Could Cancel Culture Hurt the Democrats?
Sure it could. At the current moment, Trump is so detested that his ability to exploit excesses associated with this culture is limited. But greater harm is certainly possible in the future, both in this election season and beyond. Amy Walter has the following in one of her recent columns:
“it’s hard to be an effective messenger when just 41 percent of Americans approve the job you are doing as president and just over a third think you are doing a good job handling racial issues.
Even so, warns one GOP strategist I spoke with this week, there is real concern among suburban voters about where this so-called ‘cancel culture’ or what we called in the old-days, PCism, is headed.
This strategist, who has been deeply involved in both quantitative and qualitative work with suburban voters across the country, acknowledged that these voters are not interested in preserving Confederate statues or flags. They are sympathetic to Black Lives Matter and supportive of the protests against police violence.
But, this person points out, they are also wary of how far this reckoning will go. Over the last week or so, they’ve raised the question of “where does it end?” They cringe at reports of statues of Christopher Columbus being tossed into a lake and are upset to read of another public figure fired for a controversial Facebook post that they put up years ago.
However, the challenge for Trump in being able to exploit these concerns is that these voters “are mostly done with him” and think that “he makes everything worse.” As a messenger, this person said, Trump has “zero credibility” with these suburbanites.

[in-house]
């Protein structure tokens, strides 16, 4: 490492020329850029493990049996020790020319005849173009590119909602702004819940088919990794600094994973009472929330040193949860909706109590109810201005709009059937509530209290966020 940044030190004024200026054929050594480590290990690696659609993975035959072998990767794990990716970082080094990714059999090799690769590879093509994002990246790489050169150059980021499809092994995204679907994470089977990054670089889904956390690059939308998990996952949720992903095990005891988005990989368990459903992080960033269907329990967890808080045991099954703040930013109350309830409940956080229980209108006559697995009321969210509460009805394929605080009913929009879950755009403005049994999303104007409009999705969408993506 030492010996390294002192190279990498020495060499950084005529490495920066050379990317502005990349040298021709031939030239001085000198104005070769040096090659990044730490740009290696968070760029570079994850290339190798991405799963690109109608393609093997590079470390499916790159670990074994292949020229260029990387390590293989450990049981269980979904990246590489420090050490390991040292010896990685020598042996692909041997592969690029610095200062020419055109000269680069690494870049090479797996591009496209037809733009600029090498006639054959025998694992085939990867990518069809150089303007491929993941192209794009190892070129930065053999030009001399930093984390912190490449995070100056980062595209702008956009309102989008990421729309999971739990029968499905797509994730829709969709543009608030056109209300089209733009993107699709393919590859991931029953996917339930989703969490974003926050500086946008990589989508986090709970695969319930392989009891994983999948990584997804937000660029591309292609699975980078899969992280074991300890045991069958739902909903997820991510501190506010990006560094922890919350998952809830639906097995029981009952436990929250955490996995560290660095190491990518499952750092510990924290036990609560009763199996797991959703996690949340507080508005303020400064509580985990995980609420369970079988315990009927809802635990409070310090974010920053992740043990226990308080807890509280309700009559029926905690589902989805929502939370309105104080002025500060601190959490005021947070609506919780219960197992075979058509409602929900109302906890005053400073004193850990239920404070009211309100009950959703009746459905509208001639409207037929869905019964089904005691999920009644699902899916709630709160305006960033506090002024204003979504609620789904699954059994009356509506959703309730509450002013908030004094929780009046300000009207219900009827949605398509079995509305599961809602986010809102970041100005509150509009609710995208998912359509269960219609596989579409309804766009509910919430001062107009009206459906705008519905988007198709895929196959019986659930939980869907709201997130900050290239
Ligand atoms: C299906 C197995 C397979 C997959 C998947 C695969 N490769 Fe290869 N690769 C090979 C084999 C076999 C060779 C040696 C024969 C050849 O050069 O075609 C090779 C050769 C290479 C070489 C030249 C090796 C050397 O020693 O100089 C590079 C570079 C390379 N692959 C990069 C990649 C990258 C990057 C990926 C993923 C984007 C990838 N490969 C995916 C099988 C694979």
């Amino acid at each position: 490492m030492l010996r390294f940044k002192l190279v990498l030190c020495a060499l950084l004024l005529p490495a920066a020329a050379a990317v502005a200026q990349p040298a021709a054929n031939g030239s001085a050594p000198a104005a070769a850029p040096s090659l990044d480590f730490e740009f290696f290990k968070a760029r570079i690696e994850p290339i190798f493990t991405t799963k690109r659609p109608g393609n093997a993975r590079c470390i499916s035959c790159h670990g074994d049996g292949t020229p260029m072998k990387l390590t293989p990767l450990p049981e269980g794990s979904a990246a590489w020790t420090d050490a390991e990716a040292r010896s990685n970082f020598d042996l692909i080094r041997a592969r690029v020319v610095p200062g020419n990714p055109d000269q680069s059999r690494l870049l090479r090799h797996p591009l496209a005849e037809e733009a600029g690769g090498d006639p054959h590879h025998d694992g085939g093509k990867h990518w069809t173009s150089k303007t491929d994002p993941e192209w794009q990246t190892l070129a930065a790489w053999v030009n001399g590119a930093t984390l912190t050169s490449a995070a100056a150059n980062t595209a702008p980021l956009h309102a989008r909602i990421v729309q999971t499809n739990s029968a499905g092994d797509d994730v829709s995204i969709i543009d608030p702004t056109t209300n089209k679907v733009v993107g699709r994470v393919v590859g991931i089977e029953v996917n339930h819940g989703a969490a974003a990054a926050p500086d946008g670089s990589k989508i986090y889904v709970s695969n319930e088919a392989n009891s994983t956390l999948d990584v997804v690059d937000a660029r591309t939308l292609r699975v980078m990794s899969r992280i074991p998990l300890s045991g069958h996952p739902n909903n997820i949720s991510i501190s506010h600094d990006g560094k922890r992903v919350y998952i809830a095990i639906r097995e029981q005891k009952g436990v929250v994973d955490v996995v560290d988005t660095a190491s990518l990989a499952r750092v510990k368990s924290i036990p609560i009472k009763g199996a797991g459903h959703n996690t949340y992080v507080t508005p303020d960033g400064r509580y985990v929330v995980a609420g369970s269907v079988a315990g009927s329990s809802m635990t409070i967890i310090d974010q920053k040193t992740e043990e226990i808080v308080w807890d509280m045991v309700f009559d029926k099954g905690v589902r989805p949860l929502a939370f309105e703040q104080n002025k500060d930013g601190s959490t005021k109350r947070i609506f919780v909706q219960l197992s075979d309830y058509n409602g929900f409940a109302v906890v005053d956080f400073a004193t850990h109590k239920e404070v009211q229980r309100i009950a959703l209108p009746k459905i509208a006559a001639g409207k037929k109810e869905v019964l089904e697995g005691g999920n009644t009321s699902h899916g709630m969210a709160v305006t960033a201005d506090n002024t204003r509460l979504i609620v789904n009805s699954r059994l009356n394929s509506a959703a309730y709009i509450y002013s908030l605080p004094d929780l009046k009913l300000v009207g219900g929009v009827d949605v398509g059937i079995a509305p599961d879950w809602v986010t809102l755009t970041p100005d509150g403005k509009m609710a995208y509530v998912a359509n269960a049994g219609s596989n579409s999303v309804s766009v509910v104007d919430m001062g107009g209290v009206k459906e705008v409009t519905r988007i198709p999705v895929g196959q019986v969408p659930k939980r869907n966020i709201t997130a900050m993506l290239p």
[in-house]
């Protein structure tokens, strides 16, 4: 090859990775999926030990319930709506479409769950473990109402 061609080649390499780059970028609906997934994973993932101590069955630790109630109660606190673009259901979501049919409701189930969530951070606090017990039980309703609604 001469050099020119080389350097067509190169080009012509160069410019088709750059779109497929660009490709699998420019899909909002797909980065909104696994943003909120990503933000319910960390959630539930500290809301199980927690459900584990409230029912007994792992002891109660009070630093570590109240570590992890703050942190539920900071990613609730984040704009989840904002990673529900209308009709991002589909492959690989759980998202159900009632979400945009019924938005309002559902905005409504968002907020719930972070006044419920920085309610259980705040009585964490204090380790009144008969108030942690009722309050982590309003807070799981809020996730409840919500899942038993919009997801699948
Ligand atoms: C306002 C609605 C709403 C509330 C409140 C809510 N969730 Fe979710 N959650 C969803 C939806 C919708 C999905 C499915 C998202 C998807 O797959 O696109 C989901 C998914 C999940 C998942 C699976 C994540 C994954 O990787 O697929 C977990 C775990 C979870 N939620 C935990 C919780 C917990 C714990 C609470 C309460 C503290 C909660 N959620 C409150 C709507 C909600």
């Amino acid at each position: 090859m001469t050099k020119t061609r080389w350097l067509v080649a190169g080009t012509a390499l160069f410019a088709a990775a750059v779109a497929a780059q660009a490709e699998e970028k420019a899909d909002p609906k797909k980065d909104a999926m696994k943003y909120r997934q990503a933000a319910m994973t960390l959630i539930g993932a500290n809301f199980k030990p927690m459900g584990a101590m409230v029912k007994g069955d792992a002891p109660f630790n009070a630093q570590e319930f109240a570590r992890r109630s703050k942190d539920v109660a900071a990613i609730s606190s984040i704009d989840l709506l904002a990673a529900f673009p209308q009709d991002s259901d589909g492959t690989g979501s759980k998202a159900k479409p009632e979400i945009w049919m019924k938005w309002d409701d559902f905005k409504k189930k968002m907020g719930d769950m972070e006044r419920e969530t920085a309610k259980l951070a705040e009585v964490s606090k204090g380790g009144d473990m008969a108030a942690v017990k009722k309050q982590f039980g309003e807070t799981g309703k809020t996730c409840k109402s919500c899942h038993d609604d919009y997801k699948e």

In the era of Trump, Democrats have become more and more reliant on suburban voters. But, as one Democratic strategist wondered aloud the other day: are Democrats simply renting them until Trump is no longer in office? This GOP strategist argues that one way to lose them is to assume that they want to move as far on social, racial and cultural reckoning, as many within the Democratic Party and/or the left would like to go.
And, this worry of an ‘overcorrection’ of Trump-ism, isn’t happening only in suburban living rooms and kitchens. Earlier this week, more than 150 prominent artists and public thinkers signed onto a letter titled “A Letter On Justice and Open Debate,” that ran in Harper’s. This letter mirrored what the GOP strategist told me were “simmering” concerns from suburbanites: worries about public shaming and retribution for expressing opposing or non-PC views.”
So, be worried. There are a large number of voters who are currently on the Democratic train who will be tempted to get off in the future if Democrats do not clearly dissociate themselves from the movement’s excesses. Dislike of Trump can only go so far in keeping Democratic voters Democratic.